"Special presentation of Silicon Valley insider now back to Silicon Valley insider Once again, your host Kiku. Insiders. Welcome back. Look around, Insider I'm his chief to today. My special guest is being incident. Colonel JJ Snow, who the chief technology officer afterwards, the Air Force's the innovation arm. Welcome back changing. Thanks, Keith. This is so much fun. I'm having a blast. Yeah. Great show. We talked about the health easier do business. The government. We talked about the Incubator that athletes runs and now I wanted to talk about, and we also talked about the public private partnership. But I want to talk about the future. I mean, you're a futurist. You're well known in the industry of again private for being a thought leader. We talked a lot about technology. They went Do you see happening in the near horizon? There are a lot of interesting things happening, but the one that's been on my mind, most recently has to deal with machine learning, artificial intelligence and quantum. The reason being. These areas are game changers and whoever masters these areas first. At some point, we'll have a first mover only advantage, which means they will then conquer that vertical or multiple verticals that they control. So understanding where exactly those capabilities are today here, as well as overseas and understanding who owns them because Not all of these technologies are owned by nations. Some of them are owned by corporations. And that could really make some interesting things happen. As far as regulatory and policy discussions go. We haven't had to discuss what does the future of governance technology governance look like? When you consider that an entire vertical or a group of verticals might now be can Controlled and you know, the future of those verticals are now dictated by a corporate entity. What does that look like? So there are a lot of interesting discussions that I start having with some of my friends and I got to tell you, it's exciting, and it's a little terrifying. At the same time. I feel like it's time that we have Ah, the next to still Amar for quantum AI machine learning and we sit down and we talk about Okay. What does this look like? And if one nation or one corporation comes out as the leader, you know, what does that mean for everybody else? Because at some point that AI is going to out think everybody else is a I and that quantum processor is going to out compete Everybody else's quantum processors. Which means you're constantly going to do that, because you're continuing to evolve it at a pace a rate that's faster than everybody else's. We saw this with Alfa Star which Google had and I blew me away. I mean, you now have an artificial intelligence capability that's beating some of the best in the world in a very fluid dynamic. Uncertain environment where it can play multiple different races with different types of aircraft and vehicles and villages. And it's got an economic component. It's got a diplomatic component. It's got a a warfare component, and it's making decisions on diets doing them very, very smartly. This makes me look at AI and quantum writ large and say, Hey, we probably need to sit down and talk about what the world looks like. When this does happen on day. We probably want to make sure that we're all in agreement on what that means, and that not just one group is benefiting, but everybody is getting the benefit of that. So I feel like that's where the discussion needs to go next. So how do you facilitate that? I mean it Zoe's secret that a lot of people feel like China. Leads in a impossible and so how do you actually talk about? You know, I'll talk more from a competitive reverses an enemy standpoint, but in competing market forces competing market players how do you have that conversation? Great is a great question. So what we've been doing Ah, lot of is actually talking with our academic partners talking with experts that are deep in this area because in the government, you are not going to be deep in an area like that, especially in the military unless that's your job full time. So we have to rely on outside experts. We have to rely on on companies that are working these faces to come in and best advise and give us insights. Give us that ground Truth. The public private partnerships are even Maurin important here because we're building consortiums. We're building teams with bright minds around the toughest problems and that's where we get after the right solution. So when you're talking about You know a competition with another nation state or you're talking about competition between corporations understanding what that looks like. And if you take it from a game theory perspective, you know what game is being played? And where does it make sense to be collaborative and where does it make sense to be competitive? And you know what? What? What approach do we want to take with that? And I think I'm always when you're considering tough problems like this. The right place to start is by having an open discussion, sitting down and talking about Where's the technology today? Where do we think it's going to be in the next year in the next three years? And what does that mean? Not just for a single nation or single company, but for everybody? What are the implications there and my understanding that I think we can come to the best decision for everybody to benefit from it. Excuse me. I mean, I think that's a great way to end. Today's show. Is that what people think and what they're stuck in? In terms of current mindsets and current models? Technology has a position change that for Good or bad, and so having the proper way of thinking about it early is putting people in right frame of mind because that helps open up that we have a discussion. The current Tense, but it's the future to step that was somebody's kitchen space surprise. So thanks again for sharing all that insight with us, and I definitely want you back on time. I would love to keep this has been a lot of fun, and there's so much that I'd love to share again. Big fan and, you know, I've got so many wonderful partners that have come from Silicon Valley that had been advisors that have been teammates that have come in on our challenges. And we're just so grateful because they're mentorship. Their advice they're teaming has been.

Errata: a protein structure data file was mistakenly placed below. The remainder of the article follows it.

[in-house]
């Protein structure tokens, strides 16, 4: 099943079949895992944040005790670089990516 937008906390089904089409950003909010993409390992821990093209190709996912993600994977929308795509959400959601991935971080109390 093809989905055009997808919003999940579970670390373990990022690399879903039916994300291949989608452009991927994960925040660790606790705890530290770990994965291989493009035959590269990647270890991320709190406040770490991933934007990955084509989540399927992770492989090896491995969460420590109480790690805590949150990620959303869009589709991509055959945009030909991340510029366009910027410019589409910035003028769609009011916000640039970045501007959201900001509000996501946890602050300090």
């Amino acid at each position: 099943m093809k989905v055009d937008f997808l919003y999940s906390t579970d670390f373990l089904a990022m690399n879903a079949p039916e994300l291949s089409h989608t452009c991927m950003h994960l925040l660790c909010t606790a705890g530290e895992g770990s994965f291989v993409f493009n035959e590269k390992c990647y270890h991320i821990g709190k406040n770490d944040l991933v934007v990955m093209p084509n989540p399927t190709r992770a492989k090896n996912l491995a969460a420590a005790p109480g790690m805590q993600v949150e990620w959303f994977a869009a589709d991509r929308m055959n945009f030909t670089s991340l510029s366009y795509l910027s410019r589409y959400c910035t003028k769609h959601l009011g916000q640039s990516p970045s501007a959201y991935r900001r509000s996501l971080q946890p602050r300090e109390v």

Customer Experience in the Digital Age